I’ve been thinking about my vision recently. My purpose in life. My manifesto. What do I believe in? What do I stand for? What do I value in life?
It’s a surprisingly difficult thing to articulate. I understand why brands and businesses have such a hard time writing their mission statement or describing their goals or their brand voice. It’s difficult to put into words what we believe in.
I just finished this book called Start With Why and it talked all about how successful leaders and businesses don’t just sell products, they sell a WHY. They sell their beliefs. They get people to believe what they believe and in turn, those people buy their products. Even though the book focused on businesses and business leaders, this is clearly important for regular people too. Individuals need a WHY.
I feel like I used to write and journal so much that I knew myself. Even though I felt lost most of the time. You know how that teenage angst is. But now I feel like I don’t know what I’m doing. I feel like I’m just treading water in life. I feel like I have followed the path that was laid before me, and it was an easy one. I feel that I have coasted along doing what I was supposed to do, never taking huge risks, never trying anything new or unexpected.
And now here I am, 26, married, with a good job, a house, and a dog. I have everything that I was supposed to have, but I’m not sure what the greater purpose is. I don’t have a why, I just have what. I know what I do. At work, I help brands reach their audience with targeted messages so that they can increase their sales/enrollment/visitors/traffic/etc. I create strategies for these brands to tell their story through advertising and social media. I work within their budgets to buy media that will be effectively placed in front of the right people so that they buy into the brand. This is what I do. But I don’t know why I do it.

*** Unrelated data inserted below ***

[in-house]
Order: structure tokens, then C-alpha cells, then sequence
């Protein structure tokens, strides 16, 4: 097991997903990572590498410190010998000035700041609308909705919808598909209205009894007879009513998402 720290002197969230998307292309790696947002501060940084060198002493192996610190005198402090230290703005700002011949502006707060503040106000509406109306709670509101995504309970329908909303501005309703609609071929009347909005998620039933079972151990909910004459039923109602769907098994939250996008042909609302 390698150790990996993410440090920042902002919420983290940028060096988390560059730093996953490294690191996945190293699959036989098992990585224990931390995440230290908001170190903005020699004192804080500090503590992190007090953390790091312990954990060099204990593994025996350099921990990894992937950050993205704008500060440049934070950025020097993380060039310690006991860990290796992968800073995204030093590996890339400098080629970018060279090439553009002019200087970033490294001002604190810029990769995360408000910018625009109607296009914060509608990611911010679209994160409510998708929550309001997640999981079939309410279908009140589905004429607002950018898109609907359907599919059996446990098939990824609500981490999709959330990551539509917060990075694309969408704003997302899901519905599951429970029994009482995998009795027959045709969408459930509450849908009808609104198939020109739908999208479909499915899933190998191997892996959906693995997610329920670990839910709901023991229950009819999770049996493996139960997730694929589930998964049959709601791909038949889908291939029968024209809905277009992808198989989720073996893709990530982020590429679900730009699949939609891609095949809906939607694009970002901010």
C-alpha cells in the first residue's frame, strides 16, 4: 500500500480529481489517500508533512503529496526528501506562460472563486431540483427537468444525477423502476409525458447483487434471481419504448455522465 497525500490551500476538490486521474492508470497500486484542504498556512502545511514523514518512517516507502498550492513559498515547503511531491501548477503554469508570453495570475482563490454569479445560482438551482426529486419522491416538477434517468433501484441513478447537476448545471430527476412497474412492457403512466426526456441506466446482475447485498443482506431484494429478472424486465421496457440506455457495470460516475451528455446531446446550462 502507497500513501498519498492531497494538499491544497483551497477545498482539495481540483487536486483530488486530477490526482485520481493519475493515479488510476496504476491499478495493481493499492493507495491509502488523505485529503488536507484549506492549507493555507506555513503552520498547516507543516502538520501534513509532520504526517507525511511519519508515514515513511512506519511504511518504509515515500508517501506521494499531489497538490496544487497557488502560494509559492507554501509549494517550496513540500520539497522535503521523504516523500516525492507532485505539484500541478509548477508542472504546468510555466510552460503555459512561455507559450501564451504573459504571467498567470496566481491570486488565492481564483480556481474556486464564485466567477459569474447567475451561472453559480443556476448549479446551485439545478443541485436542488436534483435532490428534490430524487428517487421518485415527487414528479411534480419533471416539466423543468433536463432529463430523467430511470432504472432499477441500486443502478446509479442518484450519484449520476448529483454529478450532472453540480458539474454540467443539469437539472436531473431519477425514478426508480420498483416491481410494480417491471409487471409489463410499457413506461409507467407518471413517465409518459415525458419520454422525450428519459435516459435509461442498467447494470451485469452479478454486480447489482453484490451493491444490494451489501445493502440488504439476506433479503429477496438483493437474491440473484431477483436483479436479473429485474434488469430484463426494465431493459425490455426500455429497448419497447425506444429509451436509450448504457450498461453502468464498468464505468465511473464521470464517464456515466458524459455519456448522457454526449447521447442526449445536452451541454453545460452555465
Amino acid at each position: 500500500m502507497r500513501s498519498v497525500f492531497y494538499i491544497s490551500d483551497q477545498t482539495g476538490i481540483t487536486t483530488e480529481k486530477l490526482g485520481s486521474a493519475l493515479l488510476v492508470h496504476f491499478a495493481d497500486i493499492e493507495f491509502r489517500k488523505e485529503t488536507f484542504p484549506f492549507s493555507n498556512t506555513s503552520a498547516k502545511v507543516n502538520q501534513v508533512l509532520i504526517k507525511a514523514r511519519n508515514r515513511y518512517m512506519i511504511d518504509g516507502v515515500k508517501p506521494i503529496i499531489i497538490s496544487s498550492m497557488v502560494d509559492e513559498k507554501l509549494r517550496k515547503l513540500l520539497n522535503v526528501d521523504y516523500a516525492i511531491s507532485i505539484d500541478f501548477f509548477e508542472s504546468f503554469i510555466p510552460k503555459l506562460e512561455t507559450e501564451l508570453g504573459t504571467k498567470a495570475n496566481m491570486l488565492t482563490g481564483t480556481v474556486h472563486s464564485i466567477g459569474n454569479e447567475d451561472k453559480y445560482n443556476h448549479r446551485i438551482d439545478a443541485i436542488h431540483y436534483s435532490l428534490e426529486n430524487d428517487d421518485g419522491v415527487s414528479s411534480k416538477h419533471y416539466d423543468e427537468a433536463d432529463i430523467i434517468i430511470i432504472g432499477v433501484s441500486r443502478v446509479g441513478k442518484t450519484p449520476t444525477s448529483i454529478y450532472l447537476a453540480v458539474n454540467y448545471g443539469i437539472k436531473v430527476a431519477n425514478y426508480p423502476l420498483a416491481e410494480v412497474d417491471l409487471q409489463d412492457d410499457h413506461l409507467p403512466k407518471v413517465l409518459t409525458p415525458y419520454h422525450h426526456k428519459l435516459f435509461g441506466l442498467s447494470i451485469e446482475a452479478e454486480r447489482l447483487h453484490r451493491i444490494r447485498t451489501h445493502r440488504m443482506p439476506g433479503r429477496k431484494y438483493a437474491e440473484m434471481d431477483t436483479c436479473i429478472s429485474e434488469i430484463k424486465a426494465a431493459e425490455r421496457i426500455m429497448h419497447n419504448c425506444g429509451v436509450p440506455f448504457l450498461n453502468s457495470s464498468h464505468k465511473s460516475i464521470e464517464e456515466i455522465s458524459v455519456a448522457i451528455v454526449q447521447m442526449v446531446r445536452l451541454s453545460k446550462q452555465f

If anything I would say that the reason I do what I do is to pay the bills. I work to get a paycheck. I work so that I can relax on the weekends. I work so that someday I won’t have to work. This is normal. This is what most people will say if you ask them why they go to work. Most people don’t go to work because they love work. I don’t go to work because I love it. I have a job to do, and I like that job, I’m fairly good at it, I enjoy the accomplishment and the day-to-day challenges. But I don’t work because I believe in it. I don’t work because I believe that it’s going to change the world. I just work to pay the bills.
I think the ultimate dream would be to find the work you can do that you believe in. Work that aligns with your values. Work that lights a fire in your soul and makes you believe that anything is possible. Work that allows you to make your mark on the world, in some way or another.
I am trying to define my why. I am trying to define who I am and what I believe in so that someday I might find a job that gets me out of bed in the morning, not to pay the bills, but because I believe I can change the world. I want to work for a cause that I believe in.